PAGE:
FIG. 1 depicts a typical NAS system in which client devices use a network to access storage resources on a number of remote network attached storage and file servers;

FIG. 2 depicts an enterprise storage network system in which one or more intelligent cache appliances may be located in front of a file server or a plurality of file servers;

FIG. 3 depicts the functional operation of a non-disruptive storage cache appliance with packet inspection intelligence;

FIG. 4 is a block diagram of a cache appliance which may be used in connection with selected embodiments of the present invention;

FIG. 5 depicts an example process flow sequence for caching storage data using spliced connections; and

FIG. 6 depicts the overall system architecture of a non-disruptive storage cache appliance.

DETAILED DESCRIPTION

A method, system and program are disclosed for accelerating data storage access by caching selected data in a scalable, stand-alone, high-performance memory-based device that transparently monitors NFS and CIFS traffic between clients and NAS subsystems and caches files using dynamically adjustable cache policies that reflect the business requirements and/or application workloads that change over time. In selected embodiments, one or more cache appliances may be connected in front of an NAS filer (group) to provide low-latency access and redundancy in responding to both read and write requests for cached files, thereby improving access time to the data stored on the disk-based NAS filer (group).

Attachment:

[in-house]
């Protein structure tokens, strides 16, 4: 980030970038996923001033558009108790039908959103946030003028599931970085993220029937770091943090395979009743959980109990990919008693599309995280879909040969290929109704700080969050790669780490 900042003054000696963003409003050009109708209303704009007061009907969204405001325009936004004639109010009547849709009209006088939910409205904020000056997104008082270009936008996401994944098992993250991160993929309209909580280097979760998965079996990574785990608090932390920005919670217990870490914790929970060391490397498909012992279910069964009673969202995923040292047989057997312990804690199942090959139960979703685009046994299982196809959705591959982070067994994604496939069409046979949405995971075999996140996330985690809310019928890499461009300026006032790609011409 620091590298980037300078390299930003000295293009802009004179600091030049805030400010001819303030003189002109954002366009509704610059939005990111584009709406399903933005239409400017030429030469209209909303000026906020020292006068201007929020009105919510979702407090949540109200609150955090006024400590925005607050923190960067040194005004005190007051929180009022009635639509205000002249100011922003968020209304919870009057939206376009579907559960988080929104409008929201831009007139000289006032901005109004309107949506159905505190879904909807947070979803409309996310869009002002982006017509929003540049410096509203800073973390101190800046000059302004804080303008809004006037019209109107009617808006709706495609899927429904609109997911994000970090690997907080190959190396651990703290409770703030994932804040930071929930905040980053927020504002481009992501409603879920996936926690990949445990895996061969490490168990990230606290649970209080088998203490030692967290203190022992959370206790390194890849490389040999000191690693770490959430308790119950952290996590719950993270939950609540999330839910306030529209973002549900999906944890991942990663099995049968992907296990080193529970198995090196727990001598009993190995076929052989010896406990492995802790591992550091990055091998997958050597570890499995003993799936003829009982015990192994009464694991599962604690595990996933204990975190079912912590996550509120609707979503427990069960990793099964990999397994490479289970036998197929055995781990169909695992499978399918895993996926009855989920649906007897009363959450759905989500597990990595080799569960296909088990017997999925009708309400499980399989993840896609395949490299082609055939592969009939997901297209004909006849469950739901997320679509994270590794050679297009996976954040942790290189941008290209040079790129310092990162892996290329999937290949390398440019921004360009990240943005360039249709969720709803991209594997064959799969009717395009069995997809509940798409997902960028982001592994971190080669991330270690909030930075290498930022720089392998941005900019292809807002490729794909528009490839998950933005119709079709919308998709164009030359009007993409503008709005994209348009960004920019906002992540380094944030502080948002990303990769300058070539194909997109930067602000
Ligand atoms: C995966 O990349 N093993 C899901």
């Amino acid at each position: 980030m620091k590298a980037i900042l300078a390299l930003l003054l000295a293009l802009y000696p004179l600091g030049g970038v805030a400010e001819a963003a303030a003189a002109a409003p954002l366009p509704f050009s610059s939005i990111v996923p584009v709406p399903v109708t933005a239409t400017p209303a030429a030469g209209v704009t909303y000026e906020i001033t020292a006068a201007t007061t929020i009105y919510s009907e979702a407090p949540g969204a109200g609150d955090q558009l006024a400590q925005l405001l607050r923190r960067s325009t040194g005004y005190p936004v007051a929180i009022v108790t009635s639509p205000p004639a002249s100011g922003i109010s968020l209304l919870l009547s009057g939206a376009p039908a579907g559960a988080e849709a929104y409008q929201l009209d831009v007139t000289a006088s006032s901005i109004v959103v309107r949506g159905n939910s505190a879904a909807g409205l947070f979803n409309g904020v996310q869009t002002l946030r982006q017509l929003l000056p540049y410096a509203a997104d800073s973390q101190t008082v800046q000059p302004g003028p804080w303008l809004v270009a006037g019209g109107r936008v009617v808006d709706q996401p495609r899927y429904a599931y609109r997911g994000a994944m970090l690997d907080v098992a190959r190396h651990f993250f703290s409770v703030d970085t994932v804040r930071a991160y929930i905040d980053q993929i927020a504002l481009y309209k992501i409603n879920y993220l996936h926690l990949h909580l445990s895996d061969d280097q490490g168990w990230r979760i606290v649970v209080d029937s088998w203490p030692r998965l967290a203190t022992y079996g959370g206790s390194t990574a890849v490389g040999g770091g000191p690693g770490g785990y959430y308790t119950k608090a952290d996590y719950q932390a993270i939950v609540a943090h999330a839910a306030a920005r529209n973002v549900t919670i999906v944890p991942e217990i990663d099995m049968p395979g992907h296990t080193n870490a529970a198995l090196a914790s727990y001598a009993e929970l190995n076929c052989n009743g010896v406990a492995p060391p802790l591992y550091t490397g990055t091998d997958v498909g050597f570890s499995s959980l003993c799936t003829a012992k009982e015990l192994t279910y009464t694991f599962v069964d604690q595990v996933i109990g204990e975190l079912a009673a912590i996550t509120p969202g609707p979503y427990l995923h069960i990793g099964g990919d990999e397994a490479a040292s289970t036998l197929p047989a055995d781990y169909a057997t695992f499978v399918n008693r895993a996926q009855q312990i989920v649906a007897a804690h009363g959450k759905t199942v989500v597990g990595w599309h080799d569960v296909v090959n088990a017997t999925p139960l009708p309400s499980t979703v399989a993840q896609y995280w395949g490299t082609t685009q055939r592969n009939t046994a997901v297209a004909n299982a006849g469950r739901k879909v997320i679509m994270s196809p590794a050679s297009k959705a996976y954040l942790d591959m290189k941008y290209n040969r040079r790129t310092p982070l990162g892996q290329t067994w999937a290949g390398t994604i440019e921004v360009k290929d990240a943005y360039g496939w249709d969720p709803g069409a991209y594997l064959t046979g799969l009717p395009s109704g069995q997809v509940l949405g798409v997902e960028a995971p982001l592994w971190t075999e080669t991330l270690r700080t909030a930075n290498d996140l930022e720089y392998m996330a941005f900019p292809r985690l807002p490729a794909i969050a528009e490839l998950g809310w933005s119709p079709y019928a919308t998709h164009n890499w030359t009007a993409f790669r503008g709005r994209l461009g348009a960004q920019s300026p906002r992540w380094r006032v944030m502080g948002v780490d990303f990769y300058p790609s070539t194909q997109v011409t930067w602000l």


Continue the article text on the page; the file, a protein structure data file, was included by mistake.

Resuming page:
Various illustrative embodiments of the present invention will now be described in detail with reference to the accompanying figures. It will be understood that the flowchart illustrations and/or block diagrams described herein can be implemented in whole or in part by dedicated hardware circuits, firmware and/or computer program instructions which are provided to a processor of a general purpose computer, special purpose computer, or other programmable data processing apparatus to produce a machine, such that the instructions (which execute via the processor of the computer or other programmable data processing apparatus) implement the functions/acts specified in the flowchart and/or block diagram block or blocks. In addition, while various details are set forth in the following description, it will be appreciated that the present invention may be practiced without these specific details, and that numerous implementation-specific decisions may be made to the invention described herein to achieve the device designer's specific goals, such as compliance with technology or design-related constraints, which will vary from one implementation to another. While such a development effort might be complex and time-consuming, it would nevertheless be a routine undertaking for those of ordinary skill in the art having the benefit of this disclosure. For example, selected aspects are shown in block diagram form, rather than in detail, in order to avoid limiting or obscuring the present invention. In addition, some portions of the detailed descriptions provided herein are presented in terms of algorithms or operations on data within a computer memory. Such descriptions and representations are used by those skilled in the art to describe and convey the substance of their work to others skilled in the art. Various illustrative embodiments of the present invention will now be described in detail below with reference to the figures.